As an internationally acclaimed research centre for infection, immunity, inflammation and bioinformatics, Dalhousie is quickly becoming a world leader in the discoveries and development of new vaccines, antiviral drugs and other life-saving viral therapies, collectively referred to as “viroceuticals.”
Recent breakthroughs in viroceuticals research at Dalhousie are now being applied to the treatment and prevention of a host of life-threatening illnesses, with major impacts for the advancement of public health on a global scale.
“Through innovative research approaches, our recent advances have shed light on our ability to use harmless viruses as vehicles to fight harmful viruses, repurpose viruses to fight cancer and to exploit the ‘natural’ viruses in our human bodies to combat threatening, foreign viruses,” says Dr. Craig McCormick of Dalhousie’s Department of Microbiology & Immunology. “Continued research will cement Dalhousie as a world-class research enterprise in this area, and help us combat both current and emerging threats to global health such as cancer, influenza pandemics, Zika and dengue, to name a few.”
Indeed, Dalhousie has recently led the remarkable discovery of cancer-fighting viruses through this research. Termed “oncolytic viruses”, these viruses can be used to selectively kill cancer cells and teach the immune system to mount an anti-cancer assault. Subsequent licensing of the first oncolytic virus for the treatment of advanced melanoma has added an entirely new method of cancer treatment to the global toolbox, beyond existing treatment options such as chemotherapy and radiation.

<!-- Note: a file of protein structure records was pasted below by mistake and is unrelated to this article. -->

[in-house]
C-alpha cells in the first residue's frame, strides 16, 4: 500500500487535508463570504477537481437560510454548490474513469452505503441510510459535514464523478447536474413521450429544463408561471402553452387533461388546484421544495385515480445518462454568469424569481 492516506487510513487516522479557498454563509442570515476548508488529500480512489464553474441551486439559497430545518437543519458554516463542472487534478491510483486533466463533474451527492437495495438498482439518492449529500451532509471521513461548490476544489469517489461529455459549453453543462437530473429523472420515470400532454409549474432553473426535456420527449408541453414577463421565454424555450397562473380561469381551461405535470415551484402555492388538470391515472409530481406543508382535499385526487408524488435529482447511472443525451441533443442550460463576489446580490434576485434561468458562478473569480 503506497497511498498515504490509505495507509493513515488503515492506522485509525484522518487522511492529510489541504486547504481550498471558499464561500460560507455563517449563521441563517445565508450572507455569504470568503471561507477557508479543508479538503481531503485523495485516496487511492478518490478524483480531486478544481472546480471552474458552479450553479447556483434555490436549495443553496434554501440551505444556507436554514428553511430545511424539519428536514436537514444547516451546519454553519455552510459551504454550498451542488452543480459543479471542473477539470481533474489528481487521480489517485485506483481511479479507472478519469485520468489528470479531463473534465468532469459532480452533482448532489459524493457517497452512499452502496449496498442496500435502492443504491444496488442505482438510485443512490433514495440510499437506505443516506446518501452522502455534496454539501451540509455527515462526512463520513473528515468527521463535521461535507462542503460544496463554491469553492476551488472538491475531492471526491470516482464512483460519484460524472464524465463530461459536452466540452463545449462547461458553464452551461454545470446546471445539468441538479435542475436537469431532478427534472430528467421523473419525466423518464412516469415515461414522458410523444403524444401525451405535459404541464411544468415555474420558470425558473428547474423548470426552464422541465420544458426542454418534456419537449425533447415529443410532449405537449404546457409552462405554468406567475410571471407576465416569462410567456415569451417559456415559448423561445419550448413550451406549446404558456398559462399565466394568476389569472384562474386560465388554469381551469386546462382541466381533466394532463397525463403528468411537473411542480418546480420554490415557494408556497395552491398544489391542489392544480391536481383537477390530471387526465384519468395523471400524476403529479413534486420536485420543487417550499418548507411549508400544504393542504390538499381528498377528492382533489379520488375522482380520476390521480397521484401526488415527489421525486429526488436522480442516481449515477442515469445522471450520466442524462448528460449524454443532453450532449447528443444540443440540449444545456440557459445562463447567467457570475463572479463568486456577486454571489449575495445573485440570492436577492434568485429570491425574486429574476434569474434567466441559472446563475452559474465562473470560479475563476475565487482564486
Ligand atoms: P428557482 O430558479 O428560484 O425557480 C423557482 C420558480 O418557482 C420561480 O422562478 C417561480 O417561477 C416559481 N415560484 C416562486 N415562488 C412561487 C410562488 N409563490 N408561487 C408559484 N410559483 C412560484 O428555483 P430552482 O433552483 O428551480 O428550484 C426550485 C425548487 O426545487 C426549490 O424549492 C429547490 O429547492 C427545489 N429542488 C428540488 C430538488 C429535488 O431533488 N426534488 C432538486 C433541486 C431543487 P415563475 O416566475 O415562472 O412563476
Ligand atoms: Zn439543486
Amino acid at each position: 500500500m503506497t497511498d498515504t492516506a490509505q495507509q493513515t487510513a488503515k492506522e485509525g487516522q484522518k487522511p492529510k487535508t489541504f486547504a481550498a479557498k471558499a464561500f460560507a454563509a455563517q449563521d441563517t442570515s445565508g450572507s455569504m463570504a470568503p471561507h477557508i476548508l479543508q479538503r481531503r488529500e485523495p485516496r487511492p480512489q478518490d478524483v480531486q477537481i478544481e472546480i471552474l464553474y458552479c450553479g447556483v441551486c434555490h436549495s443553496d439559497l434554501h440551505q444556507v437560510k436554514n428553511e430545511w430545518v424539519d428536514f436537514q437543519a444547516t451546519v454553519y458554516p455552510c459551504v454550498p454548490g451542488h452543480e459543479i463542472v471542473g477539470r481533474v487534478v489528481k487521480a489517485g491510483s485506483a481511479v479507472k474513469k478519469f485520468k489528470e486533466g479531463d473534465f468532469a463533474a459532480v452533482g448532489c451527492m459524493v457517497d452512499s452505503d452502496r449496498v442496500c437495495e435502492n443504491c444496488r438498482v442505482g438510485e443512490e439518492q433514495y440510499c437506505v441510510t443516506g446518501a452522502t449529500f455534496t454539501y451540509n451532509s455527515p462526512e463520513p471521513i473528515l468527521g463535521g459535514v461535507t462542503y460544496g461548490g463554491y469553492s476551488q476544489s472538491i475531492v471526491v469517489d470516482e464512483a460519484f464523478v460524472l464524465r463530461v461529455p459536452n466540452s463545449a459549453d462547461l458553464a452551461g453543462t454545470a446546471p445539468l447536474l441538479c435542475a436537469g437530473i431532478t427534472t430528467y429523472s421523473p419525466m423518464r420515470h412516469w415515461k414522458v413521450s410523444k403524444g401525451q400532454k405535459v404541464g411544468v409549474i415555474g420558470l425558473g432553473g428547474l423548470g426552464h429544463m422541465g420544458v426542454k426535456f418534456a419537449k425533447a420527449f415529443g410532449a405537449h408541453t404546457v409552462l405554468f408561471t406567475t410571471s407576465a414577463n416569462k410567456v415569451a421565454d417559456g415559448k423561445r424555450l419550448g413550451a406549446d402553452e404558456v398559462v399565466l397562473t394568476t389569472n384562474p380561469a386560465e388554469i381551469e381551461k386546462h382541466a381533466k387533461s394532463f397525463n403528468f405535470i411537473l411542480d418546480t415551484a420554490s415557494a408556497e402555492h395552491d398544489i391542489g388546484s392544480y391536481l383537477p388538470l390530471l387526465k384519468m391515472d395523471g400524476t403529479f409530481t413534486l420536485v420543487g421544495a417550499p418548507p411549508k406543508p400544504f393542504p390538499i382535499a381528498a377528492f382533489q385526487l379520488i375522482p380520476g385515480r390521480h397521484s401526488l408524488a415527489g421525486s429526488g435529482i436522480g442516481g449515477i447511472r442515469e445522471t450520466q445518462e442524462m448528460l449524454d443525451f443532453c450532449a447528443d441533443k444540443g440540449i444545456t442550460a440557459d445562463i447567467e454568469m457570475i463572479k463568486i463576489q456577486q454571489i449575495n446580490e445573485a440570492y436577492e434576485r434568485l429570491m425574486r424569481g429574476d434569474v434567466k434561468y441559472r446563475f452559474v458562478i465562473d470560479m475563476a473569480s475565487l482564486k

In other recent viroceuticals research, in collaboration with the National Cheng Kung University in Taiwan, Dalhousie has been actively working towards developing an effective vaccine for dengue virus and has recently demonstrated promising results of a novel, molecular-based approach in animal trials. Published in many prominent journals worldwide, this research could provide us with an effective vaccine for a virus that affects as many as 400 million people per year around the world, reducing catastrophic illness, suffering and death from dengue virus in the foreseeable future.
“Part of our strength here at Dalhousie is our strong network of expertise, which we consistently leverage to expand opportunities and drive innovation,” says Dr. McCormick. “The first effective Ebola vaccine, for example, was recently brought to first-in-human clinical trials in collaboration with Canada’s leading vaccine centre, located at the IWK Health Centre. Through this partnership, we’re repeatedly able to evaluate the safety and efficacy of a range of vaccines, antivirals, and cancer-fighting viruses, making Nova Scotia a viable hub for both fundamental research at Dalhousie through to clinical trials and testing at the Canadian Center for Vaccinology.”
Leading many other global breakthroughs in viroceuticals research, Dalhousie is currently capitalizing on powerful momentum and is actively developing new viroceuticals for first-in-human clinical trials.
In addition to generating a significant business opportunity for both the health and biotechnology sectors in Atlantic Canada, this viroceuticals research can help us to eradicate life-threatening illness, diminish chronic disease, shorten treatment times and decrease the physical, emotional and economic burden that such illnesses can impose.
With DMRF’s support, we can help cement Dalhousie as a hub for world-class research in this area, and more importantly, provide pivotal solutions to public health threats that impact each and every one of us every day – locally, nationally and internationally.